“During the exam, he gives me three words to remember. I am to repeat them when he asks for them later in the visit. This is a test of short-term memory.
“One year it was ‘cat, bat, chair.’ When he asked me for them later, I said ‘Chair, cat, bat.’ That sort of upset him. Not sure why.
“The next year, he gave me ‘cat, bat, chair,’ and I laughed and told him those were the same words as last year — so I must pass, right? He got flustered and said: ‘That doesn’t test your SHORT-term memory.’
“Now he had to come up with, on the spur of the moment, three new words, and then HE had to remember what they were, because they weren’t his normal ones.
“This year I got the words ‘door, table, sun.’ I looked confused.
“He said: ‘What’s wrong?’
“I said: ‘Do you mean the ball of fire in the sky, or a little boy?’
“He looked pained. ‘What difference does it make?’
‘”‘Well,’ I said, ‘I want to make sure I give you the right one.’
“Wonder what will happen next year.”
Or: Know thy clothes!
Rusty of St. Paul: “We were on vacation with my wife’s sister and her husband. We were getting ready to leave our accommodations. My sister-in-law was in their bedroom packing for the two of them. She called out: ‘Tim! I can’t find all of your clothes.’
“He called back: ‘They’re ugly. Look for the ugly ones.’
“Good thing they weren’t camouflage.”
Our theater of seasons
Mounds View Swede has been out with his camera: “Subject: Lots of red.
“I visited some neighbors’ gardens recently and found a lot of red blossoms, including some buds for more to come.
“I also saw a lot of busy insects utilizing them before they head south or to their nest sites.
“One of the few blossoms that had no bee with it. The area of interest is pretty deep in, so maybe the bees don’t sense it.
“And a few trees had some brilliant red leaves to catch my eye. Our warm, sunny days encouraged me to be out and about watching the fall.
“And when I can get the leaves against a blue sky, it is a ‘Yes!’ moment for me.”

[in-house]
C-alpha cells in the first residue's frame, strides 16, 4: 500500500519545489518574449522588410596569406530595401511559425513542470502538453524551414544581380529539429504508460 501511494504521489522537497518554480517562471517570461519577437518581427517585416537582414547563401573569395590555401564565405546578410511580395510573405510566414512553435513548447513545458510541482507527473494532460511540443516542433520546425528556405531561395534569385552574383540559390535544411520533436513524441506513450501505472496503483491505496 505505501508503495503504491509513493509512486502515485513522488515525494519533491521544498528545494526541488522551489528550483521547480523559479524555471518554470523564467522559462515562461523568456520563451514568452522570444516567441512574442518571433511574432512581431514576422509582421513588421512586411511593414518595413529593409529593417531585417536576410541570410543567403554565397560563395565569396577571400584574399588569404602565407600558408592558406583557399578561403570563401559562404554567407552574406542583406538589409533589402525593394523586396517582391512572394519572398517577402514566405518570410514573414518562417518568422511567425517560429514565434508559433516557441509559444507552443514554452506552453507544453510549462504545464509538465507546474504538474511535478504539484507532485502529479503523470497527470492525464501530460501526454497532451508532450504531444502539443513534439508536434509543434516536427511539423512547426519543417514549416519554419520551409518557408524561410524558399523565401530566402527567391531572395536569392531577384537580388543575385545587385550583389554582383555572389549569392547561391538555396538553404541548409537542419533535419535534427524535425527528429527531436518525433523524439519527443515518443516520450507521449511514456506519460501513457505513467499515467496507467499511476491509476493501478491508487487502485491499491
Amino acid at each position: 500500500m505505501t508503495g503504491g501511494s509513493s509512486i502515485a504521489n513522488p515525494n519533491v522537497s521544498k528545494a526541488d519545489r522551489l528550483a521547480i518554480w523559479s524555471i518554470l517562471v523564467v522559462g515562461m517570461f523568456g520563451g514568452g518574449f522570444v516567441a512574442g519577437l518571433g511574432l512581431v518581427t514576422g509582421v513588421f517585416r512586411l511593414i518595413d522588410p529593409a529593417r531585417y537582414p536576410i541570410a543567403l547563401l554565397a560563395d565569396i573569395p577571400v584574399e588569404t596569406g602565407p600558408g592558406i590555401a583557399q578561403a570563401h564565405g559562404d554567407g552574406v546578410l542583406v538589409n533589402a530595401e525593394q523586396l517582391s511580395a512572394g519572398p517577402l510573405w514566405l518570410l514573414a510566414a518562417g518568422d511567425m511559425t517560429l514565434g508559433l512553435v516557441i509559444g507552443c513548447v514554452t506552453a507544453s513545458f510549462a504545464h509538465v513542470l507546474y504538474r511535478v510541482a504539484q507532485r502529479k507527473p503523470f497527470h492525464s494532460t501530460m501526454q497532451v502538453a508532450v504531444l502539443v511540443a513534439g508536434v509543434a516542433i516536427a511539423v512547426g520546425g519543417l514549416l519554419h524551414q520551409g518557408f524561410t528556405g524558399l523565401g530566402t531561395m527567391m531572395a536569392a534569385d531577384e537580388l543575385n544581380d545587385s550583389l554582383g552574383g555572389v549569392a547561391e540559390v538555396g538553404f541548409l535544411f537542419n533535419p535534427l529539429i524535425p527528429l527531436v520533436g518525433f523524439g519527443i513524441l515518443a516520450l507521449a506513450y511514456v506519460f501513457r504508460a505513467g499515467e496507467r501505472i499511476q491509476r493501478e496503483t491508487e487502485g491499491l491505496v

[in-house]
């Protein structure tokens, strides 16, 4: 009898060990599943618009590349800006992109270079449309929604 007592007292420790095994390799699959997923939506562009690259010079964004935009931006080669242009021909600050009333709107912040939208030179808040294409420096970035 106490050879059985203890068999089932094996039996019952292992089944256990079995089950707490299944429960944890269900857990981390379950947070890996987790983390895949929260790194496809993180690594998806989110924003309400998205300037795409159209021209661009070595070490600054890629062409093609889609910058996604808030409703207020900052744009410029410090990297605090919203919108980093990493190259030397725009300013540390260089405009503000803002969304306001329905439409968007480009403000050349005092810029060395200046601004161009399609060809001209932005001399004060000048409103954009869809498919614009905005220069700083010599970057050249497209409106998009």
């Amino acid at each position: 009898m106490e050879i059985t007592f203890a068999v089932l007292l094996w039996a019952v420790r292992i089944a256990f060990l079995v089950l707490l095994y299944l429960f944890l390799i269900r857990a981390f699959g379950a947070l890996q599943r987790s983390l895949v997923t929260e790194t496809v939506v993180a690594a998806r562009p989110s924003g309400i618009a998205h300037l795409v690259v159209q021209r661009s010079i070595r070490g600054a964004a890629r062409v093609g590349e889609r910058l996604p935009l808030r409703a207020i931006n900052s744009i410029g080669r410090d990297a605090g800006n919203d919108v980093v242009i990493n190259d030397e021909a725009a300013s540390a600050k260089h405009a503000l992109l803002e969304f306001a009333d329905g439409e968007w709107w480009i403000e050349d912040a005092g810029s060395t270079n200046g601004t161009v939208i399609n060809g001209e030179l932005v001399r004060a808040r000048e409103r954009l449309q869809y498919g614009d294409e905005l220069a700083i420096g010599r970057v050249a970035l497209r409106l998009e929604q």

This ‘n’ that ‘n’ the other
Al B of Hartland writes:
(1) “Sunday was a lovely day well spent in handsome Hanska watching flocks of flickers pound the ground in search of food and marveling at the great woolly bear caterpillar migration crossing a road.
“The winter forecasts of the woolly worms varied. Folklore says the bigger the brown band, the milder the winter. With the first sighting of a junco on Friday, can the first trackable snowfall be six weeks away?” [Bulletin Board says: From your lips to God’s ears, Al B!]
(2) “When I needed to go to the bathroom when I was in the second grade (I’m not sure I’d gone in the first grade, as I was a late bloomer), I’d raise my hand and say: ‘Mrs. Demmer, may I go to the lavatory?’ I’d already learned that ‘Can I go to the lavatory’ resulted in more correction than relief. The lavatory was the restroom. Most people don’t call their home bathroom a lavatory.
“When away from adults, I called it a ‘lavoratory,’ because that’s how I thought Boris Karloff, the actor who played creepy characters in scary films, would say it. I tickled myself.”
(3) “A ruby-throated hummingbird got all up into my face. It hovered close to my nose. I read its actions as an indication the feeder needed filling, which it did, but the tiny bird might have been thinking I was a doofus flower. I filled the feeder as the hummer buzzed around me on the deck, impressing me with the flying ability of a creature weighing a dime or two.
“It was likely a young bird. Mature males are the first to head south, followed by the females. The immature birds are the last to migrate.